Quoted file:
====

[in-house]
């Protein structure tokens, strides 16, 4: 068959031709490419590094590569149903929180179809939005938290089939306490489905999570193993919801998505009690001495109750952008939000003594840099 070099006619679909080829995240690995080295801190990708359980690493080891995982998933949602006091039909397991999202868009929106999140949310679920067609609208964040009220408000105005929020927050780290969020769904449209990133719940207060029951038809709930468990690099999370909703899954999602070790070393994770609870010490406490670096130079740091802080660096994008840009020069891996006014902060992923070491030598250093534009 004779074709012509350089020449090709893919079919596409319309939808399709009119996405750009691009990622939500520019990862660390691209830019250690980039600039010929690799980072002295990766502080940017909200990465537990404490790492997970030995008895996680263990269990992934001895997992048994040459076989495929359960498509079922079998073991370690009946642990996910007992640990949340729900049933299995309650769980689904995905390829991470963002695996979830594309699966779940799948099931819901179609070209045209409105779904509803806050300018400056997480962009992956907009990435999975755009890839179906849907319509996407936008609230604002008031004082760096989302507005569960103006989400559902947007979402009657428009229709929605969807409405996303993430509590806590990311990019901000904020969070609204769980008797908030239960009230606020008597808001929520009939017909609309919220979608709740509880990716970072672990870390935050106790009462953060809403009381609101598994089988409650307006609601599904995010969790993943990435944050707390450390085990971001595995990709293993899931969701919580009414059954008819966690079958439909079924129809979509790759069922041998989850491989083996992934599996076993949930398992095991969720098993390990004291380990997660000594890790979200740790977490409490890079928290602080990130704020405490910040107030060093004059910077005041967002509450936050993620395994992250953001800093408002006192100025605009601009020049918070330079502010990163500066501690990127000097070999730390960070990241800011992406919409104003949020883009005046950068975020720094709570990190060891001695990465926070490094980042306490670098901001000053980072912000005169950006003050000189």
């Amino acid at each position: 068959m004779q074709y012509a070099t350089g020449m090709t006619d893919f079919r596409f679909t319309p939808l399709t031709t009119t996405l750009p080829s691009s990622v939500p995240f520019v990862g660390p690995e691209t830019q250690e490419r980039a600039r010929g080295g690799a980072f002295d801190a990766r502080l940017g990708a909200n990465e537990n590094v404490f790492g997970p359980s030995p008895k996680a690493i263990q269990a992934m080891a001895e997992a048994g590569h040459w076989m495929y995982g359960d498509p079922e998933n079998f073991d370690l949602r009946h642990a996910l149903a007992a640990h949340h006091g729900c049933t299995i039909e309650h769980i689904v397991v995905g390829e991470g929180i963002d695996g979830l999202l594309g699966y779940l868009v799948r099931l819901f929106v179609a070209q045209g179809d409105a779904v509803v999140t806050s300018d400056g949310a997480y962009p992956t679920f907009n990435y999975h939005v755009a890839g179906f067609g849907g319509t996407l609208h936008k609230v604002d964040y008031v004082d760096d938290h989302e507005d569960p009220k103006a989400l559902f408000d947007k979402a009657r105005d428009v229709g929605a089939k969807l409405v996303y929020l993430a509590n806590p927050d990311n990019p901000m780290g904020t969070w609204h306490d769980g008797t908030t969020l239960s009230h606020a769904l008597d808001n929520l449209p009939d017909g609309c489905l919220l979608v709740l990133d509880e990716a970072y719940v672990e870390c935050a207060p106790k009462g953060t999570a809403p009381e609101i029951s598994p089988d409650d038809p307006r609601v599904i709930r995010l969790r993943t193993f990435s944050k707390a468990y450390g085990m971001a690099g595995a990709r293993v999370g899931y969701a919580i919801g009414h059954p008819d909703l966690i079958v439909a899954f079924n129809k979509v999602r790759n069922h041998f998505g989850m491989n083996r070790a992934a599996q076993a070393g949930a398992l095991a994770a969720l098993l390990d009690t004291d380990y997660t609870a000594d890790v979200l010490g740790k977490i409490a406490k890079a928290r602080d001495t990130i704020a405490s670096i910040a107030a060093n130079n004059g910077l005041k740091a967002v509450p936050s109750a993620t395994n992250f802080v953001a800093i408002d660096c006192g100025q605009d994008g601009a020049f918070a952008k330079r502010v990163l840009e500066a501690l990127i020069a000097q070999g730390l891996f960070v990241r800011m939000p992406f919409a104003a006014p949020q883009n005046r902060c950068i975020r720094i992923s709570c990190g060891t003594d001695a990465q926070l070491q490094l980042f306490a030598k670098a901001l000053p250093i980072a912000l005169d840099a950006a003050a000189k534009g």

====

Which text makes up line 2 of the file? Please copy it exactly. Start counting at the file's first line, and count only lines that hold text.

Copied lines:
């Protein structure tokens, strides 16, 4: 068959031709490419590094590569149903929180179809939005938290089939306490489905999570193993919801998505009690001495109750952008939000003594840099 070099006619679909080829995240690995080295801190990708359980690493080891995982998933949602006091039909397991999202868009929106999140949310679920067609609208964040009220408000105005929020927050780290969020769904449209990133719940207060029951038809709930468990690099999370909703899954999602070790070393994770609870010490406490670096130079740091802080660096994008840009020069891996006014902060992923070491030598250093534009 004779074709012509350089020449090709893919079919596409319309939808399709009119996405750009691009990622939500520019990862660390691209830019250690980039600039010929690799980072002295990766502080940017909200990465537990404490790492997970030995008895996680263990269990992934001895997992048994040459076989495929359960498509079922079998073991370690009946642990996910007992640990949340729900049933299995309650769980689904995905390829991470963002695996979830594309699966779940799948099931819901179609070209045209409105779904509803806050300018400056997480962009992956907009990435999975755009890839179906849907319509996407936008609230604002008031004082760096989302507005569960103006989400559902947007979402009657428009229709929605969807409405996303993430509590806590990311990019901000904020969070609204769980008797908030239960009230606020008597808001929520009939017909609309919220979608709740509880990716970072672990870390935050106790009462953060809403009381609101598994089988409650307006609601599904995010969790993943990435944050707390450390085990971001595995990709293993899931969701919580009414059954008819966690079958439909079924129809979509790759069922041998989850491989083996992934599996076993949930398992095991969720098993390990004291380990997660000594890790979200740790977490409490890079928290602080990130704020405490910040107030060093004059910077005041967002509450936050993620395994992250953001800093408002006192100025605009601009020049918070330079502010990163500066501690990127000097070999730390960070990241800011992406919409104003949020883009005046950068975020720094709570990190060891001695990465926070490094980042306490670098901001000053980072912000005169950006003050000189």